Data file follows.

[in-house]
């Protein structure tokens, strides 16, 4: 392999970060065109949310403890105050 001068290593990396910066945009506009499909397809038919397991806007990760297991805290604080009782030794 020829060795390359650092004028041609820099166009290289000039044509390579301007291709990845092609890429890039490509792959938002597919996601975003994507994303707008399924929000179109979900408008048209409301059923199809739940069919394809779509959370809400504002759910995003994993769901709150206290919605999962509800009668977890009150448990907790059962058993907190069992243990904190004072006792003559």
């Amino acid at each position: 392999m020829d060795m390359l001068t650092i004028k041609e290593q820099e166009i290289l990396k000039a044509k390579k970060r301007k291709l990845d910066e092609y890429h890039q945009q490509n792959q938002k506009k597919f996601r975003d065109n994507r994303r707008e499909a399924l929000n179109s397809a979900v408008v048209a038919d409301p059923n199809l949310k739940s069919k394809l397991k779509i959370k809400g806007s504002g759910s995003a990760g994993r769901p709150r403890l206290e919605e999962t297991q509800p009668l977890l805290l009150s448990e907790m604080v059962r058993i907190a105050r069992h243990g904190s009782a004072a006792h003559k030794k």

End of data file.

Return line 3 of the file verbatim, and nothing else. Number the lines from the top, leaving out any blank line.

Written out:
């Amino acid at each position: 392999m020829d060795m390359l001068t650092i004028k041609e290593q820099e166009i290289l990396k000039a044509k390579k970060r301007k291709l990845d910066e092609y890429h890039q945009q490509n792959q938002k506009k597919f996601r975003d065109n994507r994303r707008e499909a399924l929000n179109s397809a979900v408008v048209a038919d409301p059923n199809l949310k739940s069919k394809l397991k779509i959370k809400g806007s504002g759910s995003a990760g994993r769901p709150r403890l206290e919605e999962t297991q509800p009668l977890l805290l009150s448990e907790m604080v059962r058993i907190a105050r069992h243990g904190s009782a004072a006792h003559k030794k």